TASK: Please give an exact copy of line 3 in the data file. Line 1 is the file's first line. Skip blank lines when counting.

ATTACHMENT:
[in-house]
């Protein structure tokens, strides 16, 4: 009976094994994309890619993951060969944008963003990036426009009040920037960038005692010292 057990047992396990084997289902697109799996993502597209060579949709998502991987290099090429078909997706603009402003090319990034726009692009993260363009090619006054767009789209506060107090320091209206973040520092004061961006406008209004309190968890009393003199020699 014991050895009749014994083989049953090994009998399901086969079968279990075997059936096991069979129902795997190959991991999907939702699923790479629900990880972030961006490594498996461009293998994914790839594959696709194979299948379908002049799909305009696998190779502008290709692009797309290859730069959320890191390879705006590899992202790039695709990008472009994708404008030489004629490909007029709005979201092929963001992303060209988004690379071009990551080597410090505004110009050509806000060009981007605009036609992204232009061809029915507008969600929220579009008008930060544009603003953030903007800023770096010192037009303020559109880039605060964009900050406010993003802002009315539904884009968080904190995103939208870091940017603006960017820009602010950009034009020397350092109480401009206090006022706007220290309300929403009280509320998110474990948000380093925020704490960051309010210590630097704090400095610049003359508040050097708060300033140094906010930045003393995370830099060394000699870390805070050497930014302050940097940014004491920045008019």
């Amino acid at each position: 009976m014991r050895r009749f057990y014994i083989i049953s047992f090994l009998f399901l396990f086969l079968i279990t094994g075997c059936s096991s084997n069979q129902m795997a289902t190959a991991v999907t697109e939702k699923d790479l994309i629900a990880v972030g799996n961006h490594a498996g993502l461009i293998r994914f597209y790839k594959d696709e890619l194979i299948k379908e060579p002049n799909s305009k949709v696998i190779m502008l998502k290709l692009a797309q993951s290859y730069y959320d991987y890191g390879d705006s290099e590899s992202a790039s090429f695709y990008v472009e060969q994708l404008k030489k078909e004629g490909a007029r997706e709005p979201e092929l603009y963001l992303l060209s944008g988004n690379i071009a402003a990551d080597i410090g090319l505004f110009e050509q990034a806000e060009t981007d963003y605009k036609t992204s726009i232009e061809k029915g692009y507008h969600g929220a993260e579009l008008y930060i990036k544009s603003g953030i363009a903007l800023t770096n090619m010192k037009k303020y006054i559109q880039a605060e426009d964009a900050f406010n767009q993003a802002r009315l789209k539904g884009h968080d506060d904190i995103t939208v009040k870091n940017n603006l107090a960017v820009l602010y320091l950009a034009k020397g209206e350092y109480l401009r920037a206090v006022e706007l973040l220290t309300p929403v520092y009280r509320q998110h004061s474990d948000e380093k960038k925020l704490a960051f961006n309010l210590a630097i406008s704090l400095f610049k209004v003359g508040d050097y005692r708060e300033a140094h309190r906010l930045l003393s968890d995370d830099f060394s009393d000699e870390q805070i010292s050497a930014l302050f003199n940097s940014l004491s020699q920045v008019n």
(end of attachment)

């Amino acid at each position: 009976m014991r050895r009749f057990y014994i083989i049953s047992f090994l009998f399901l396990f086969l079968i279990t094994g075997c059936s096991s084997n069979q129902m795997a289902t190959a991991v999907t697109e939702k699923d790479l994309i629900a990880v972030g799996n961006h490594a498996g993502l461009i293998r994914f597209y790839k594959d696709e890619l194979i299948k379908e060579p002049n799909s305009k949709v696998i190779m502008l998502k290709l692009a797309q993951s290859y730069y959320d991987y890191g390879d705006s290099e590899s992202a790039s090429f695709y990008v472009e060969q994708l404008k030489k078909e004629g490909a007029r997706e709005p979201e092929l603009y963001l992303l060209s944008g988004n690379i071009a402003a990551d080597i410090g090319l505004f110009e050509q990034a806000e060009t981007d963003y605009k036609t992204s726009i232009e061809k029915g692009y507008h969600g929220a993260e579009l008008y930060i990036k544009s603003g953030i363009a903007l800023t770096n090619m010192k037009k303020y006054i559109q880039a605060e426009d964009a900050f406010n767009q993003a802002r009315l789209k539904g884009h968080d506060d904190i995103t939208v009040k870091n940017n603006l107090a960017v820009l602010y320091l950009a034009k020397g209206e350092y109480l401009r920037a206090v006022e706007l973040l220290t309300p929403v520092y009280r509320q998110h004061s474990d948000e380093k960038k925020l704490a960051f961006n309010l210590a630097i406008s704090l400095f610049k209004v003359g508040d050097y005692r708060e300033a140094h309190r906010l930045l003393s968890d995370d830099f060394s009393d000699e870390q805070i010292s050497a930014l302050f003199n940097s940014l004491s020699q920045v008019n």